I told my agent that if we did indeed get an offer from T&M that I wouldn't entertain a Big 6 deal, even if they offered me a much larger advance. I wanted to be at a home that represented the future of book selling. I wanted a place that would offer me security and a voice as an author. T&M, I was told would offer that and more. Then, when I heard that big name bestsellers like JA Konrath and Barry Eisler were signing contracts with T&M, that entirely iced the deal for me.

Just yesterday my agent excitedly forwarded my new contract from T&M to me for my review. There's a few details we're ironing out, but it looks great. I'm not at liberty to discuss the upfront money or the percentages, but suffice to say I'm back in the big leagues in a big way. Not only is T&M publishing Murder by Moonlight, but they are re-publishing five titles on my back-list, including The Innocent and The Remains--a first for my agent who has been in the publishing business for two decades. News will be forthcoming in all the usual trades: PW, etc. It's an exciting time for me and my entire family.

"You will never get a major deal again!" said the bookstore owner.
Sometimes I love proving people wrong.



  1. Fluke?
    Your return to the big boys table was earned by your fantabulous writing.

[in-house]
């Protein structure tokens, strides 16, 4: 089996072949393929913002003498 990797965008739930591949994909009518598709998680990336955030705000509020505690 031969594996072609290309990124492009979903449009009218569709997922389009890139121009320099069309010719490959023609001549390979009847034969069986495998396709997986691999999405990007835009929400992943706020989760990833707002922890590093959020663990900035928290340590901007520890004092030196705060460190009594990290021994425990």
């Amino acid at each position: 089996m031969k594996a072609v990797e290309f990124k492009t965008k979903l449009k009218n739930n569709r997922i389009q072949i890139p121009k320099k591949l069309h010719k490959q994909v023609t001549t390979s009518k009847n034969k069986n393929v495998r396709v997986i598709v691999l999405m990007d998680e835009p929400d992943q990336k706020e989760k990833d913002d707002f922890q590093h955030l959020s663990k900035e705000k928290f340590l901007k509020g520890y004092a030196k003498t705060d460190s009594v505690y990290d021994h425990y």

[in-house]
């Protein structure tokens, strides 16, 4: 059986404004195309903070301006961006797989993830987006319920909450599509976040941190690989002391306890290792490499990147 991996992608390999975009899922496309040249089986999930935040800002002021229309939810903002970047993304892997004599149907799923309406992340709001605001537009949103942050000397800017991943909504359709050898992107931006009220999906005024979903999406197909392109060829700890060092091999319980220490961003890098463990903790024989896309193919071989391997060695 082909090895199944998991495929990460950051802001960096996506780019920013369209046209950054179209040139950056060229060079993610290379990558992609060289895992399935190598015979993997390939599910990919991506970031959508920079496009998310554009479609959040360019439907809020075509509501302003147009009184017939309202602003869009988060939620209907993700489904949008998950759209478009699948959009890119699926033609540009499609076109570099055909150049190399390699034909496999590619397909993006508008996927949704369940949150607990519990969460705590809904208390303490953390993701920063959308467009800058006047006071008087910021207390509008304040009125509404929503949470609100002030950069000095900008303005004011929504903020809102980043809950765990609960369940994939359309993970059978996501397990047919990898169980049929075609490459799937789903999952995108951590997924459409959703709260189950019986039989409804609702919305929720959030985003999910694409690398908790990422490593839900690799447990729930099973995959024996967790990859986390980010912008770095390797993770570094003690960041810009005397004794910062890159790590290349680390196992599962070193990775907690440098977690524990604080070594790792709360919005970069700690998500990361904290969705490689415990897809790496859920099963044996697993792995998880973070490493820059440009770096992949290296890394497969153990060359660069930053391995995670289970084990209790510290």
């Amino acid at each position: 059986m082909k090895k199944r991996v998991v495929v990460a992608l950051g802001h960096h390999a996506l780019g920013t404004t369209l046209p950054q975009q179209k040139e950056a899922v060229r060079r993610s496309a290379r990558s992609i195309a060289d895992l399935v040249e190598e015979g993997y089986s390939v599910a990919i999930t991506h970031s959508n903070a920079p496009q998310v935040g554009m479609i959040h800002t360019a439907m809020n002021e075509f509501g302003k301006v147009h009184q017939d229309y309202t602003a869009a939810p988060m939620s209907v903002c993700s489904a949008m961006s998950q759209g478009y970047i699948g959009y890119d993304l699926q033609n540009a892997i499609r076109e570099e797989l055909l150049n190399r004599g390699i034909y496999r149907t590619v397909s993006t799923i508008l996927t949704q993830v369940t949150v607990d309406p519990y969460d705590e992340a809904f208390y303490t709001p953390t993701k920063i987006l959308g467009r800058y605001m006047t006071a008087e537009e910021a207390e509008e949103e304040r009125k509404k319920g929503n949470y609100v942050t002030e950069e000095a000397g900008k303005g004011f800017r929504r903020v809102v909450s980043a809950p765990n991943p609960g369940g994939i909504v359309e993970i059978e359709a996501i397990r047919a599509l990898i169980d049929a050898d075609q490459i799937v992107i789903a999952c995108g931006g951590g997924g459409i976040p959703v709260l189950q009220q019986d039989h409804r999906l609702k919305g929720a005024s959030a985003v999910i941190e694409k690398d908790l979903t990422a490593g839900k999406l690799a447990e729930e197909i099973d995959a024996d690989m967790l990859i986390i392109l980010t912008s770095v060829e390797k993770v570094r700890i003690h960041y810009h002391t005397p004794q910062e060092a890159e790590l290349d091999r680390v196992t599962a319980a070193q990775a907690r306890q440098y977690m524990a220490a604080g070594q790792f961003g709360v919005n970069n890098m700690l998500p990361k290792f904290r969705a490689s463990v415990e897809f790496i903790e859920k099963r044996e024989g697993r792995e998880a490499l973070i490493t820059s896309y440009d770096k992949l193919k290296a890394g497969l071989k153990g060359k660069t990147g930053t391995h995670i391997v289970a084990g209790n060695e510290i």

2. Thanks guys...Yah, this was the same bookstore owner who double-booked a signing of mine without giving me the courtesy of a phone call, and when I arrived asked me to head to the back of the store...

  3. Congratulations - I've had my eye on you since your books started running up the charts - I'm so glad you are getting to go with the publisher you wanted most.

    Robin Sullivan | Write2Publish | Ridan Publishing

  4. Nothing better than a flawless victory like this, Vince. Good work on singing with Thomas & Mercer and turning your back on an industry that befailed you. You're an inspiration to us all.

  5. That's absolutely inspiring. Would like to be a fly on the wall when said bookstore owner realizes her wrong. Congratulations and savor the moment.

  6. Vince - you were absolutely right on to accept this deal. You and I both agree that a Big Six deal may seem nice at first, but it can go bad in a double-damn hurry. T & M has every reason to push us--they're making a point and they're making a splash. We are lucky to have this tremendous opportunity dropped into our laps. When I say luck, it's mostly mostly smarts and ability, and being ready with your surfboard when the wave comes.

  7. Vince,

    Huge congratulations. I've been watching you storm up the charts and it was only a matter of time before the big dogs came sniffin'.

    T&M are building quite the line up: Barry Eisler, Joe Konrath, Blake Crouch, Michael Wallace, J Carson Black, Scott Nicholson, and now you.

    They're not shooting in the dark here. New York must be worried.


  8. Yeah, David. That guy. I heard they even threw in a few Evan Hunters to sweeten the pot. :)

  9. Right David and Maggie...I also believe that since May, Amazon in particular has changed the way they promote indie authors both in their algorithms and direct marketing. They still push but not like prior to May. Case and point, a new indie book will only remain on the Hot New Bestseller list for 30 days rather than the previous 90...Never has it been more important for an indie author to seek out at least one major deal to compliment the indie publishing...